Carmichael was one of many prominent targets of the Federal Bureau of Investigation’s Counterintelligence Program (COINTELPRO), the often illegal and unconstitutional surveillance and harassment of politically controversial Americans that was conducted during the era of former FBI director J. Edgar Hoover. An internal FBI memo from 1968 states the Bureau believed this program may have caused Carmichael to flee to Africa. Among other constitutional and legal concerns, the civil rights abuses under COINTELPRO made it difficult—and likely impossible—for the U.S. government to successfully prosecute members of the Weather Underground domestic terrorist organization that had claimed credit for planting at least a dozen bombs at sites such as the Pentagon and U.S. Capitol. [53] [54]

As part of its harassment of Carmichael, the FBI attempted to exacerbate disagreements already taking place between him and members of the Black Panther Party. A memo sent from the FBI office in New York City to FBI headquarters in Washington recounts a September 1968 “pretext call” made by a Bureau agent to Carmichael’s mother, in which the law enforcement official pretended to be someone else and warned Ms. Carmichael that members of the Black Panthers were plotting to murder her son. Though the allegation of an assassination plot was likely a fabrication by the FBI, the law enforcement memo states the call “shocked” Ms. Carmichael. [55]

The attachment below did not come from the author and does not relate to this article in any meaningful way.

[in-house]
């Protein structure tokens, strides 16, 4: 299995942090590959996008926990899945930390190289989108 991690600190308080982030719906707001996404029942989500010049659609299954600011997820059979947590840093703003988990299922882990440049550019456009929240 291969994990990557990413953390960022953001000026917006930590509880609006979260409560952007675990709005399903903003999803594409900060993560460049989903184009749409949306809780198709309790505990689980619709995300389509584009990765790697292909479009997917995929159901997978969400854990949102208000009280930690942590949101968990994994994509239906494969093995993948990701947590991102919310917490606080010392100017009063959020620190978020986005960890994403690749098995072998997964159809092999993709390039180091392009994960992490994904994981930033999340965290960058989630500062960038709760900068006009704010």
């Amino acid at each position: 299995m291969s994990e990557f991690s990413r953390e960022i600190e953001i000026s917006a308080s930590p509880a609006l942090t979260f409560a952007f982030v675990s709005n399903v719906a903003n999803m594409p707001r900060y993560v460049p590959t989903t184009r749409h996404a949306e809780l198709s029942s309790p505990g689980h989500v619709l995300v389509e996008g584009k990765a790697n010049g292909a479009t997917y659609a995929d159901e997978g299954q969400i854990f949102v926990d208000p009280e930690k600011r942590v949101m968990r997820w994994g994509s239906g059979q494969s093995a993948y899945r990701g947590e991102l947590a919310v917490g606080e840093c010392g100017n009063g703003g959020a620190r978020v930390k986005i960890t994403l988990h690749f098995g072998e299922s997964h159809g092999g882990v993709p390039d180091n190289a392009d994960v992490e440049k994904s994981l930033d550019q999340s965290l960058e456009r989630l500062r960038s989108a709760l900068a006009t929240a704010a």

A 1975 Congressional examination of the incident states the FBI believed the phone call frightening his mother “had been responsible for Carmichael’s flight to Africa the following day.” [56] The following spring Stokely Carmichael (Kwame True) publicly announced he would be permanently relocating to Guinea. [57]

Also, as part of the FBI disinformation campaign, federal law enforcement spread rumors that Carmichael was an agent of the Central Intelligence Agency and the supposed recipient of riches, women, and special draft status in exchange for his alleged spying on behalf of the US government. [58]

Shortly before dying of prostate cancer in 1998, Carmichael told interviewers the FBI was responsible for giving him the disease. A Washington Post report on this claim noted “he is convinced [the cancer] was visited on him by the FBI, though he cannot say how.” [59]